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Elite private school will live on

Stuart Hall High School: new life after a month of drama

Stuart Hall High School, the all-boys Catholic school at Pine and Octavia Streets, in recent weeks has experienced its own death and resurrection.

In early June, word spread rapidly through the school community that a move was afoot to shut down the school because of declining enrollment and dwindling finances. Supporters quickly mobilized their resources and their checkbooks. By the end of the month, they had raised more than $3 million to solve the immediate financial problems and put forth a long-term plan to save the school that was unanimously endorsed by its board of trustees.

The first hint of trouble came in an anonymous email on Friday, June 4, the night before the school’s graduation ceremonies.

“When I heard this news, I was floored,” graduating senior James Holt wrote in an email to the trustees. “It was as if the walls of my house and of my heart came tumbling down. My friends and I rushed to discuss the issue online . . . until the early morning hours of our graduation day.”

School leaders decried a “flood of misinformation” and said no decision had been made.

The following Monday, hundreds of supporters came together to voice their determination that the school continue. A steering committee of parents was created to raise money and develop a plan. “Among us are past, present, and incoming Stuart Hall families,” they wrote, plus “a chief financial officer, a CPA, an attorney, three educators, a marketing executive and deeply experienced non-profit volunteers.”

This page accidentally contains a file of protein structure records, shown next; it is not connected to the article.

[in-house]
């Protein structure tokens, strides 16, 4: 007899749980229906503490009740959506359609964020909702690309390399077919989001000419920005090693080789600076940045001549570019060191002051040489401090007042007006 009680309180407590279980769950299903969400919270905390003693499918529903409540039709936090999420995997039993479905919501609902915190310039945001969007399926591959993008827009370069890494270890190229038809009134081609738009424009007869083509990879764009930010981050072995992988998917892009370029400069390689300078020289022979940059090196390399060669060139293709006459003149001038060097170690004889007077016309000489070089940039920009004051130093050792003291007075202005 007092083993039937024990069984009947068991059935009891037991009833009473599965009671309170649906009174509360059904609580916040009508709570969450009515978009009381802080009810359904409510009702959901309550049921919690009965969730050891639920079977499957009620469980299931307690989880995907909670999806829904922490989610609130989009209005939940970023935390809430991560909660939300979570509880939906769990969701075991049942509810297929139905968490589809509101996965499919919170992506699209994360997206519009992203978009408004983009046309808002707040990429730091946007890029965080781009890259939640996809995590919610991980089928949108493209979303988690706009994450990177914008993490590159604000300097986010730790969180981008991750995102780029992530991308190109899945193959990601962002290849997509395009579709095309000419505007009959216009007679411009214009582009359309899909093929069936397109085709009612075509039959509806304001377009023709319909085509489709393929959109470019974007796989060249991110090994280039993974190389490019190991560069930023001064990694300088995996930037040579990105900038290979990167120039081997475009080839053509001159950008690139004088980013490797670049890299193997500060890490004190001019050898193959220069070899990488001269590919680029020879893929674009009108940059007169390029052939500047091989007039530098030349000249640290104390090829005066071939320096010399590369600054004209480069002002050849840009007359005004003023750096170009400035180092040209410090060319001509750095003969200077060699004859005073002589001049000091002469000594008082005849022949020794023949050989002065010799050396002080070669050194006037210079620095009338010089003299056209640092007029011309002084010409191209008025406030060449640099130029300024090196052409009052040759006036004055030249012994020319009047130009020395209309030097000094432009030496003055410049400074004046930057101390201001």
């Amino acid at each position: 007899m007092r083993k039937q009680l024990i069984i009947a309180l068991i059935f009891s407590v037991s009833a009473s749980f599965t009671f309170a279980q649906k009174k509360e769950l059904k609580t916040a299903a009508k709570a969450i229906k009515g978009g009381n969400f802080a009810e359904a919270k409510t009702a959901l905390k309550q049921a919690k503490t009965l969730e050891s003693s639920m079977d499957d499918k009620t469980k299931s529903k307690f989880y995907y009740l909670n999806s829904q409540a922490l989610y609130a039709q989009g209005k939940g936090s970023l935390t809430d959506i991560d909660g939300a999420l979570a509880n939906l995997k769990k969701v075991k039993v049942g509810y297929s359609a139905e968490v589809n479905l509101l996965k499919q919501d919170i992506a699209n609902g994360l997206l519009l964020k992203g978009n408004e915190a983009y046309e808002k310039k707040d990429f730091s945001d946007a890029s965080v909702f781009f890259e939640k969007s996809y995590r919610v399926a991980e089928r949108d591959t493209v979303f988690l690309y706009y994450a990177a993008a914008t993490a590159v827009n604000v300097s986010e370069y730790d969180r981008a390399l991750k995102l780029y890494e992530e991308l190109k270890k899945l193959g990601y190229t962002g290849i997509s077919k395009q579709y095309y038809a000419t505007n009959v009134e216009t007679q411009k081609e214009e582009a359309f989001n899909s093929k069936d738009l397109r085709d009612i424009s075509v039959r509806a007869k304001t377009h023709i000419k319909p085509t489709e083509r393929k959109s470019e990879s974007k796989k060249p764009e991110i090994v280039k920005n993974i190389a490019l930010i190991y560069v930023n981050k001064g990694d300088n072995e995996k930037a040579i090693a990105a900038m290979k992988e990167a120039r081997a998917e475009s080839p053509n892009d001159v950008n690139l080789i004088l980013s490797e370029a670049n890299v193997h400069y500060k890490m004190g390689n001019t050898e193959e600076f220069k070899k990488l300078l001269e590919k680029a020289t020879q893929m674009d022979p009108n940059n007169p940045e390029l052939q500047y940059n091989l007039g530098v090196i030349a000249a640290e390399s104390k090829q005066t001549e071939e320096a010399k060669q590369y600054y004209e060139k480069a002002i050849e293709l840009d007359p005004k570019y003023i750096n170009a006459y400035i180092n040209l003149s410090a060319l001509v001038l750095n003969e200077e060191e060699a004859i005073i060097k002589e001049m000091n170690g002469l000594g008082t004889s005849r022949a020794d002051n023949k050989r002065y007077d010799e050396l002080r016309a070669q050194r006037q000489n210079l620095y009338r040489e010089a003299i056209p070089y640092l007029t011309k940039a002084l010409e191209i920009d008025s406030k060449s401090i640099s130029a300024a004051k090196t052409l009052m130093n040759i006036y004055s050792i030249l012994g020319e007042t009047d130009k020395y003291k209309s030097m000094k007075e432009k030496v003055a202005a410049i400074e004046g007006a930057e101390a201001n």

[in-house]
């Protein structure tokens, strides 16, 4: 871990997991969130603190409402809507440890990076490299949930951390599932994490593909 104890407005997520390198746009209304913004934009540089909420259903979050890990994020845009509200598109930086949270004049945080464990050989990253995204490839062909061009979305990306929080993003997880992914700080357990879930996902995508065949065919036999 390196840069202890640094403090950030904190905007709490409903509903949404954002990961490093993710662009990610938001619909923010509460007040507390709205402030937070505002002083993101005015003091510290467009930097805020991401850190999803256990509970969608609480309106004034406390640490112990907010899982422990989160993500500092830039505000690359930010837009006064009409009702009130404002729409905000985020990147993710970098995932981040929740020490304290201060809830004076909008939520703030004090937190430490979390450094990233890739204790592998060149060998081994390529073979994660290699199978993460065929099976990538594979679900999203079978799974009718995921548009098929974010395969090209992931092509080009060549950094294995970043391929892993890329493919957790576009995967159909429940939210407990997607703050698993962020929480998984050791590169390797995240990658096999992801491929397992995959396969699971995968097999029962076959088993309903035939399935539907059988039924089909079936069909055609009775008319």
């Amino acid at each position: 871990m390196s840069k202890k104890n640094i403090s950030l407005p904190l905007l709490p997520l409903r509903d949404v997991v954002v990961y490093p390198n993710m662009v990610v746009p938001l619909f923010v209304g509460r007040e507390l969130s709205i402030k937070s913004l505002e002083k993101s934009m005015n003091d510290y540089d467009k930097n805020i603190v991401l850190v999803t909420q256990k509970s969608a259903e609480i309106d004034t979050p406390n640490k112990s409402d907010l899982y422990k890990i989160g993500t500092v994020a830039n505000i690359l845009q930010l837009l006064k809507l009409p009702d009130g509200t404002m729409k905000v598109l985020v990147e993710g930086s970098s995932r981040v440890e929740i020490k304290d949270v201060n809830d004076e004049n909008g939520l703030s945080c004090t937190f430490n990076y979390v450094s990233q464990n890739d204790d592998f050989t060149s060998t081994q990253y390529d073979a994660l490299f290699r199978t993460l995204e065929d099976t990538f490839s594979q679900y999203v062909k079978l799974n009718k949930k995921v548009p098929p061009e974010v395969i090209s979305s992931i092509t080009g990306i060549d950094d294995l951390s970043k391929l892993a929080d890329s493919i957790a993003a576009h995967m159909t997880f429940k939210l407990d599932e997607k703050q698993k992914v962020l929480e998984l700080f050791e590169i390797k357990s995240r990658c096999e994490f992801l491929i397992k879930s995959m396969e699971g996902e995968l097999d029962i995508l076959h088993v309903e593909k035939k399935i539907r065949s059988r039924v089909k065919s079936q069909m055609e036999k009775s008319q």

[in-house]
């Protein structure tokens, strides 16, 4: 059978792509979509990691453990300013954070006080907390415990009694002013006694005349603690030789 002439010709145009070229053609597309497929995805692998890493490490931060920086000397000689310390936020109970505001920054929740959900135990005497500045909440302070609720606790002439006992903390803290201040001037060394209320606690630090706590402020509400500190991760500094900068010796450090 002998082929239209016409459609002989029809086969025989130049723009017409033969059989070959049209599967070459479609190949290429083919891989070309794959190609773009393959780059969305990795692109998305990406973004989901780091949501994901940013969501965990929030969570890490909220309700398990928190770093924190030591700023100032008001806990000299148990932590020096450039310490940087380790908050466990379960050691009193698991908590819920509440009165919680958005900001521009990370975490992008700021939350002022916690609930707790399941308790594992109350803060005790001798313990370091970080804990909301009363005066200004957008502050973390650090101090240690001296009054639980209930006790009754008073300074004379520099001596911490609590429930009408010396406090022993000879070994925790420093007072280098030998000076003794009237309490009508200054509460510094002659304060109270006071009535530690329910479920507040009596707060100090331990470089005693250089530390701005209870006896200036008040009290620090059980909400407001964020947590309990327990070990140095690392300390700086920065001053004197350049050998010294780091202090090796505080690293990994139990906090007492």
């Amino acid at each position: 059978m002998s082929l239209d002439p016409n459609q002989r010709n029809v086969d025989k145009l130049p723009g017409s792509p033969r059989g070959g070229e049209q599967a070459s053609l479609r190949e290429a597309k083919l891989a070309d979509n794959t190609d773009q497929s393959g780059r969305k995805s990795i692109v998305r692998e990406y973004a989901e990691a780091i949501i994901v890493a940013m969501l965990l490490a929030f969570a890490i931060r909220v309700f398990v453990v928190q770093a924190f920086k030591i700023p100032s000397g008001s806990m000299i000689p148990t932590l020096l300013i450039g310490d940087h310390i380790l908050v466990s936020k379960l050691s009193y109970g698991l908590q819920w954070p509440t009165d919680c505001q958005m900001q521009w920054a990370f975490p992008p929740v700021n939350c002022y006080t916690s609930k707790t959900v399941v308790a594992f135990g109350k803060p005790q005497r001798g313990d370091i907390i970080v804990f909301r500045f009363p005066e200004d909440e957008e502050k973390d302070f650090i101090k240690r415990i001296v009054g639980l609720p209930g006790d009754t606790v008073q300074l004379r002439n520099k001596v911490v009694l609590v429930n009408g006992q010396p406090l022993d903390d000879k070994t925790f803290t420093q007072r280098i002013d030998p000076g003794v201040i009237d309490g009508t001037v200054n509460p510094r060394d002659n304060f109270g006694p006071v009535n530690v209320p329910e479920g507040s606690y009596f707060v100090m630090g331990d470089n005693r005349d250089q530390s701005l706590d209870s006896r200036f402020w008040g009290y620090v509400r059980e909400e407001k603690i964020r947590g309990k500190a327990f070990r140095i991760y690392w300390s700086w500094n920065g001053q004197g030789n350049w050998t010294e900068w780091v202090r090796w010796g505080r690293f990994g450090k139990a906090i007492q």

A public meeting was set for later in the week, on June 10, and more than 100 people volunteered to help the steering committee research and write a plan and raise funds. Success was within sight by the time a second public meeting to preview the plan was held two weeks later on June 24.

“Talk about community — wow!” exulted Skip Olger, the Stuart Hall parent who led the steering committee’s finance subgroup, to a cheering convocation of students, parents and teachers in the school’s gymnasium. Olger said the school needed $3½ million over the next four years, and had already raised $3 million “as of about 2:30 this afternoon.” He said the funds raised would keep the school financially sound while enrollment is gradually increased so that tuition — now $32,500 per year — again covers expenses. For long-term viability, he said, “It gets down to enrollment.”

Enrollment at the school has declined from 49 to 31 students in the most recent entering class, said parent Bill Campbell, who headed the steering committee’s admissions and marketing subgroup. But he said the school’s key market — upper income households — is expected to grow by 20 percent during the next five years. He said the school is uniquely attractive because it offers both small classes and “values-based instruction.”

Campbell recommended that the school for boys be marketed as “a co-ed school with single-sex classrooms.” Stuart Hall is part of the Schools of the Sacred Heart, which also operates the Convent grammar and high schools for girls on Broadway, as well as the next-door Stuart Hall for Boys.

“The two high schools need to hold hands,” Campbell said. “We need to point out that we are a co-ed school.”

Steering committee chair Dan McLaughlin called his group’s recommendations “a responsible and achievable plan for overall sustainability” that would be presented to the board of trustees the next day.

“The mismanagement of the board got us here,” one parent complained, to widespread applause, when questions were invited. Yet it was clear by the end of the meeting that the trustees were likely to find favor with the parents’ plan.

And they did. On Friday, June 25, the board of trustees voted unanimously to approve the plan. In a statement, board chair John Linehan and Gordon Sharafinski, director of the Sacred Heart schools, saluted the parents, teachers and students who had “worked tirelessly to turn a challenging situation into a wonderful opportunity.”

The Wall Street Journal: Exclusive private school in danger of failing